PM connections is 3,600 seconds (1 hour)	for each connection after time
       of last activity.  At start-up, xfwp listens for	PM connection requests
       on  any non-reserved port (default of 4444 if not specified on the xfwp
       command-line).  The PM normally connects	to xfwp	only when  a  call  is
       made  to	 the PM	with xfindproxy.  Thereafter, the PM remains connected
       to xfwp,	even after the messaging between them has been completed,  for
       the  default connection duration	period.	 In some cases this may	result
       in depletion of available PM connection slots.  If the sysadmin expects
       connections to a	single xfwp from many PM's, xfwp should	be started us-
       ing the -pdt command line option, with a	timeout	value  reflecting  the
       desired	duration that inactive connections will	be permitted to	remain

       Xfwp client listeners are set up	by a call to xfindproxy	 and  continue
       to  listen  for	X client connection requests for a default duration of
       86,400 seconds (24 hours) from the point	of last	activity.  After  this
       time  they are automatically closed and their fd's recovered for	future
       allocation.  In addressing the question of how to choose	some  alterna-
       tive timeout value which	will guarantee the availability	of client lis-
       ten ports, sysadmins should take	into consideration the expected	 delay
       between the time	when the listener was allocated	(using xfindproxy) and
       the time	when a client actually attempts	to connect to  xfwp,  as  well
       the  likelihood that client listeners will be re-used after the initial
       client data connection is closed.

       Each client connection is allocated a default lifetime of 604,800  sec-
       onds  (7	 *  24 hours) from the point when it last saw activity.	 After
       this time it is automatically closed and	its fd's recovered for	future
       allocation.   Because  server  connections are not actually established
       until a connection request from a remote	X client arrives at one	of the
       xfwp's  client  listen  ports,  the client data timeout applies both to
       client-xfwp connections as well as to xfwp-server connections.  If  the
       system administrator expects many client	data connections through xfwp,
       an overriding of	the default timeout should be considered.

       The xfwp	configuration file resides on the xfwp	host  machine  and  is
       used  to	 determine  whether  X client data connection requests will be
       permitted or denied.  The path to the file  is  specified  at  start-up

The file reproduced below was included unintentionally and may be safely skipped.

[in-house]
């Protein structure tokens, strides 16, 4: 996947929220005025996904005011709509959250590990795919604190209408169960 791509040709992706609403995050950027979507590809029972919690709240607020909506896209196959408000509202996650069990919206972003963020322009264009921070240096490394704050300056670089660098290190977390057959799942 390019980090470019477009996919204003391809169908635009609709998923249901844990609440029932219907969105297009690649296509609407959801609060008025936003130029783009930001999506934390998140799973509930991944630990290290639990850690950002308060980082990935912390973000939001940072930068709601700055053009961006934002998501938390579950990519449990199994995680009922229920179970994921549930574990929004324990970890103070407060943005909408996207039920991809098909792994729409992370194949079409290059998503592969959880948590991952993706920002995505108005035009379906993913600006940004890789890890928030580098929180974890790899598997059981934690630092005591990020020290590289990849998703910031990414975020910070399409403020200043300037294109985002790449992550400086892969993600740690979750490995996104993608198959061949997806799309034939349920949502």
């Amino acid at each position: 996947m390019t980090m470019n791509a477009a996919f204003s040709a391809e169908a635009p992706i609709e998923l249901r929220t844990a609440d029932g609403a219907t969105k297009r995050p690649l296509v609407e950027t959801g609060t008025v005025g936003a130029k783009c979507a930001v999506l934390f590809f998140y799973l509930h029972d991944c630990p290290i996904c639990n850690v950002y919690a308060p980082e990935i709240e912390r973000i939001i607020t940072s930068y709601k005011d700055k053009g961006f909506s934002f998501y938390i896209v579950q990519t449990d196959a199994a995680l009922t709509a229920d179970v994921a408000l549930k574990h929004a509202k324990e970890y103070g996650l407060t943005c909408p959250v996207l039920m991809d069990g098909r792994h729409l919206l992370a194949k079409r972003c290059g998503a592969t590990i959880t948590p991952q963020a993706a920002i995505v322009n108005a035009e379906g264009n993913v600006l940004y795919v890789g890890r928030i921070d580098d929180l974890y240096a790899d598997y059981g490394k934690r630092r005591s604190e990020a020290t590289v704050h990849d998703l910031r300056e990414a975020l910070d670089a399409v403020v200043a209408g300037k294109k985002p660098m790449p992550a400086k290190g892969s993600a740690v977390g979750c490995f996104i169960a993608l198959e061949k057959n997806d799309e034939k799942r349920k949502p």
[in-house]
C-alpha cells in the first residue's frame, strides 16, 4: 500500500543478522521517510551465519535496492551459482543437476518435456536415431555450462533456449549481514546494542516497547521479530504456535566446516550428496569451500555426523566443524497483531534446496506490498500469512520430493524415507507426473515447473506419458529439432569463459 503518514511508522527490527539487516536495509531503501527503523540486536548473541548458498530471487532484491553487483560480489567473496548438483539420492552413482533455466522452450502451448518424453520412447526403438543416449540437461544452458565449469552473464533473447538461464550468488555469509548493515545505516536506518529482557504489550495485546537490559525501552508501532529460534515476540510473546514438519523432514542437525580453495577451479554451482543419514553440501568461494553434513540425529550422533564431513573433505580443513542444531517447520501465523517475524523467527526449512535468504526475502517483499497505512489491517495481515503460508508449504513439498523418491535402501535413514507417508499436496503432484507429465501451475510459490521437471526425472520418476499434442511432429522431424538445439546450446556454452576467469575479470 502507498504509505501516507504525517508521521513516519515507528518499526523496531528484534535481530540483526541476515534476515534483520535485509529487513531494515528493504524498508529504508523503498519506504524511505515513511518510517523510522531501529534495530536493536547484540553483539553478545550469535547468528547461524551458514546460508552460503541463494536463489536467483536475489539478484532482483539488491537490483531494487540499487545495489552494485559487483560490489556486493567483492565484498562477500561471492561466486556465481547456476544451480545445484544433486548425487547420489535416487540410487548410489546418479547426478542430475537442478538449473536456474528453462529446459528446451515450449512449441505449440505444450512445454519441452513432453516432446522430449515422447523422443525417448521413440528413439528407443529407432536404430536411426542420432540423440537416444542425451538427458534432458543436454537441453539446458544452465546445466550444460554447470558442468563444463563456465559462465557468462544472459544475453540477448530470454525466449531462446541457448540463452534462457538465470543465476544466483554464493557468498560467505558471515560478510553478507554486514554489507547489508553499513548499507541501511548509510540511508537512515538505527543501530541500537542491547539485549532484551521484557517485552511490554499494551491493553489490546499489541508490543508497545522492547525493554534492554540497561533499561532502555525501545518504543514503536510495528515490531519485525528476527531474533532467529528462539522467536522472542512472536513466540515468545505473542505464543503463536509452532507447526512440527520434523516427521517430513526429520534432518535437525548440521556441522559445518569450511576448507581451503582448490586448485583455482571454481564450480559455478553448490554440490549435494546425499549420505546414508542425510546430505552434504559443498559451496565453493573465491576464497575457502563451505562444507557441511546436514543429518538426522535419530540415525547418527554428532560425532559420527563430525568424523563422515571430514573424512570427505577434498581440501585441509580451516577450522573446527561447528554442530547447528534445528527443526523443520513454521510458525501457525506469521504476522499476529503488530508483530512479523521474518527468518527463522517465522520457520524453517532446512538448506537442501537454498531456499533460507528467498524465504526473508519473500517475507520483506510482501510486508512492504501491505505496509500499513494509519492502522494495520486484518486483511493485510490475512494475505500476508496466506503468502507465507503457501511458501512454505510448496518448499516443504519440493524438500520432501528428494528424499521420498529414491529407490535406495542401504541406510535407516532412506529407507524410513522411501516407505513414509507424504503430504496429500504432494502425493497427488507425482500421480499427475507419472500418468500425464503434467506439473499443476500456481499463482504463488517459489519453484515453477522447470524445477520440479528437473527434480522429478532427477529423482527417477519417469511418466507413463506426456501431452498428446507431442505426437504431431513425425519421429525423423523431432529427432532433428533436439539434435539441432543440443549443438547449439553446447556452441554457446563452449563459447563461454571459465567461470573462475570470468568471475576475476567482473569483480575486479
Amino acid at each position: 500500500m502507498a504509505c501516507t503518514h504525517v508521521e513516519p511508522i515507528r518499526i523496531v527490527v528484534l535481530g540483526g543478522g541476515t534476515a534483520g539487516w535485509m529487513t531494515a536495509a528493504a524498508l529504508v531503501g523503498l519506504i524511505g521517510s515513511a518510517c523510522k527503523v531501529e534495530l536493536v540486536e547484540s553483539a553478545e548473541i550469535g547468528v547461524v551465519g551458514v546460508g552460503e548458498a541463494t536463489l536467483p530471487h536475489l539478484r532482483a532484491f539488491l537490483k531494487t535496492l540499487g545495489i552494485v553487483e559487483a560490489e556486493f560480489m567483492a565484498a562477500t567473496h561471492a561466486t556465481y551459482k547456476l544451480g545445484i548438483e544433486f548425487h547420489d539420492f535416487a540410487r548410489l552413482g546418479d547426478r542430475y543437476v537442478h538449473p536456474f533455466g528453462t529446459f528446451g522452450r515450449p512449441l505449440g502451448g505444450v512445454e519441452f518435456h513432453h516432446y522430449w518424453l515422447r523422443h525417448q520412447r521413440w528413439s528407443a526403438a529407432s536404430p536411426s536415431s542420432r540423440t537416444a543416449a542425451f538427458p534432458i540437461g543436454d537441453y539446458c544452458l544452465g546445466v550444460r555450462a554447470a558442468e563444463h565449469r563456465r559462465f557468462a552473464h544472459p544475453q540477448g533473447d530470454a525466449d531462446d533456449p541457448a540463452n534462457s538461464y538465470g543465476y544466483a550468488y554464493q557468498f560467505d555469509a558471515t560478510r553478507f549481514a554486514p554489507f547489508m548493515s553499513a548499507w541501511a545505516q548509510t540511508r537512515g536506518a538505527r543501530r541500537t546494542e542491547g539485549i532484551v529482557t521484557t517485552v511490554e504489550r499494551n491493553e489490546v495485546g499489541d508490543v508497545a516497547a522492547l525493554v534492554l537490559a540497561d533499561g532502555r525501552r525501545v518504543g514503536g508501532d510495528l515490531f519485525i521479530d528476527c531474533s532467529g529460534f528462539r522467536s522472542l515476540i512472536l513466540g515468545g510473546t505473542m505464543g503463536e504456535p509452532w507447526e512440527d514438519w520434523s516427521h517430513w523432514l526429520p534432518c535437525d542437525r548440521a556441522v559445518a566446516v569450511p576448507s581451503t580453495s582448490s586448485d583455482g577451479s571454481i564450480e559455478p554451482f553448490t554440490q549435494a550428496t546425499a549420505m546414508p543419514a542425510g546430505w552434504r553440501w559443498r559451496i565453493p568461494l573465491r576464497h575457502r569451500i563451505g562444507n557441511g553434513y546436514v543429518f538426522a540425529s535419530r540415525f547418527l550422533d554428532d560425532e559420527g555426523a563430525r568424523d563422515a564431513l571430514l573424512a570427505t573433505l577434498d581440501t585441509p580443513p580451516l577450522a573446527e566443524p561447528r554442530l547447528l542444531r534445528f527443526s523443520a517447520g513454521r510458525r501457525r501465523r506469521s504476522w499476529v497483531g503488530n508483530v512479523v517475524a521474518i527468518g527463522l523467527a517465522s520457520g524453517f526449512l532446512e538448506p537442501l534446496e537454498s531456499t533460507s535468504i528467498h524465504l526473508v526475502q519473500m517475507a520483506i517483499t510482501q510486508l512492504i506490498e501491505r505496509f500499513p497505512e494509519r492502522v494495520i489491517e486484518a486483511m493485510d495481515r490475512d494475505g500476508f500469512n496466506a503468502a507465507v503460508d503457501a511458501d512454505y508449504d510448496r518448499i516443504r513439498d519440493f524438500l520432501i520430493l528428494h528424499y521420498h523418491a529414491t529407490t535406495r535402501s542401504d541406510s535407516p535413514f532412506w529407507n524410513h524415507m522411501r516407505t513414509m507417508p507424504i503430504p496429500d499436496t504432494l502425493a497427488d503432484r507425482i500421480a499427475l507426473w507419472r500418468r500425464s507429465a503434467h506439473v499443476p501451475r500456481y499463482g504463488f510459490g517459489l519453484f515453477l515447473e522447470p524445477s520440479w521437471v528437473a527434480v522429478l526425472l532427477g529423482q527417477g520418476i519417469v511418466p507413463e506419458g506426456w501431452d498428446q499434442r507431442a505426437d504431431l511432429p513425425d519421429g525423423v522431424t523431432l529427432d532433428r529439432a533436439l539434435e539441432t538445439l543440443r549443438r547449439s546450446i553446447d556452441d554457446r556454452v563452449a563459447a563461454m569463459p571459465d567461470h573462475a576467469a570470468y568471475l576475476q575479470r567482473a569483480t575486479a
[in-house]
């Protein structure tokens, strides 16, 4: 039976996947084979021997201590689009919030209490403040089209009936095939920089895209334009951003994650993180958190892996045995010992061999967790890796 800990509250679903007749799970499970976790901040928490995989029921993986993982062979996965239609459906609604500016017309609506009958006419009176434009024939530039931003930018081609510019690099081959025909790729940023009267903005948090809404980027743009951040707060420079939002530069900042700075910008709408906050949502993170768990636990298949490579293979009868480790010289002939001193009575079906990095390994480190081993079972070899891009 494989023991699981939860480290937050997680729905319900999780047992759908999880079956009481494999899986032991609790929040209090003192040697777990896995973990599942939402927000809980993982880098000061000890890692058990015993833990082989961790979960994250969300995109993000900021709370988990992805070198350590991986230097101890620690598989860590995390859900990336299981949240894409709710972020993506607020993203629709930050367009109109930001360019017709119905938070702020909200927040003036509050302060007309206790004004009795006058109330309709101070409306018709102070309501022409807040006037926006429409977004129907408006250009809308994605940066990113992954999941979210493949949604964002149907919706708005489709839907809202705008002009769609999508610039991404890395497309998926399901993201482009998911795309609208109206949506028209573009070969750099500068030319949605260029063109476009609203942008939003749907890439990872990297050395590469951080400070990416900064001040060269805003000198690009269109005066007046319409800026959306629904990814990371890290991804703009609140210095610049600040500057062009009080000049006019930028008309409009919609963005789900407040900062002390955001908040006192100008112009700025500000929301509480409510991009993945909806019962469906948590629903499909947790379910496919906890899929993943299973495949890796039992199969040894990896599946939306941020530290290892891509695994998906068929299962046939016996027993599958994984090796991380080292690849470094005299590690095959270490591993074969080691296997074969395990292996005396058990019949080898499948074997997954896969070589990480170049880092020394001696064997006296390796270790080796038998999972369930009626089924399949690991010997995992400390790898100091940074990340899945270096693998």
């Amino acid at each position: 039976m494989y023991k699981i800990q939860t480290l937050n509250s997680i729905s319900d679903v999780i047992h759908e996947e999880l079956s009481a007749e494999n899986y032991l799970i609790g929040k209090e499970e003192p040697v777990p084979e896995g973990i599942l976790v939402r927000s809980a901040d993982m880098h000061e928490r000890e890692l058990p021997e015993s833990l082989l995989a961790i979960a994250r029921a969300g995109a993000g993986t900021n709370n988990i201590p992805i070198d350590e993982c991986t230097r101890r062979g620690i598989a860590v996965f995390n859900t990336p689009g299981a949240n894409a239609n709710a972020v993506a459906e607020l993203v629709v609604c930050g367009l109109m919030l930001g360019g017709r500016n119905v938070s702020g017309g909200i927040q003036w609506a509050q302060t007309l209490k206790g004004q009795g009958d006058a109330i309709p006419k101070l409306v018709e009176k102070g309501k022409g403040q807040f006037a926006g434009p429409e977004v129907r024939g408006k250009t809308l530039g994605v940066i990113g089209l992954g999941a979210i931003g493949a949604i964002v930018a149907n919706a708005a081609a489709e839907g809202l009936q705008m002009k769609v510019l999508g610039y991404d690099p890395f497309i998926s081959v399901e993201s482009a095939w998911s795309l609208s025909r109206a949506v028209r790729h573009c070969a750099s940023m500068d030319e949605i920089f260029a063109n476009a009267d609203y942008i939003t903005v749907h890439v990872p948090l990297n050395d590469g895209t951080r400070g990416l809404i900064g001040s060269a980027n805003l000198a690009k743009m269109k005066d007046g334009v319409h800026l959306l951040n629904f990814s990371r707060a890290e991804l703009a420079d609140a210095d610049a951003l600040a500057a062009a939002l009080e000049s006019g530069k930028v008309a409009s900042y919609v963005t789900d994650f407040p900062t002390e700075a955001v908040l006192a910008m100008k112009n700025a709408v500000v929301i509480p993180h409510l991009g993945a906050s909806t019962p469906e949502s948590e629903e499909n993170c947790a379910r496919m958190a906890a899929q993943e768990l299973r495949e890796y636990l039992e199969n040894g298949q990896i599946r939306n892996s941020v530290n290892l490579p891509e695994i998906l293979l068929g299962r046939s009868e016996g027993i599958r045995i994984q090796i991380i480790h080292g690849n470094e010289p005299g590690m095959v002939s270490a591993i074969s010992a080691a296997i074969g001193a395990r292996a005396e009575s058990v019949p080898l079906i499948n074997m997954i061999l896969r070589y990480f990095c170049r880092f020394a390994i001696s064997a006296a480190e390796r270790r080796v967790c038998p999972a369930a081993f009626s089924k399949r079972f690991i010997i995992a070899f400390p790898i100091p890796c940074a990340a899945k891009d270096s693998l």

time.  If no configuration file is specified, all X client data connec-
       tion requests routed through xfwp will be by default permitted,	assum-
       ing that	other X	server authorization checks are	successful.  If	a con-
       figuration file is supplied but none of its entries matches the connec-
       tion request then the connection	is by default denied.

       If  a line in the configuration file begins with	the '#'	character or a
       new-line	character, the line is ignored and the evaluator will skip the

       The  configuration file supports	two entirely independent authorization
       checks:	one which is performed by xfwp itself, and a second  which  is
       the  result  of	xfwp's querying	the target X server.  For the first of
       these, the configuration	file employs a syntax and semantic similar  to
       that  of	IP packet-filtering routers.  It contains zero or more source-
       destination rules of the	following form:

       {permit | deny} <src> <src mask>	[<dest>	<dest mask> [<operator>	 <ser-

       permit/deny the	keywords  ``permit''  or ``deny'' indicate whether the
		   rule	will enable or disable access, respectively

       src	   the IP address against the host who originated the  connec-
		   tion	 request  will	be  matched,  expressed	 in  IP	format

       src mask	   a subnet mask, also in IP format,  for  further  qualifying
		   the source mask.  Bits set in the mask indicate bits	of the
		   incoming address to be ignored when comparing to the	speci-
		   fied	src

       dest	   the	IP address against which the destination of the	incom-
		   ing connection request (i.e.	the host IP of the X server to
		   which the incoming client is	attempting to connect) will be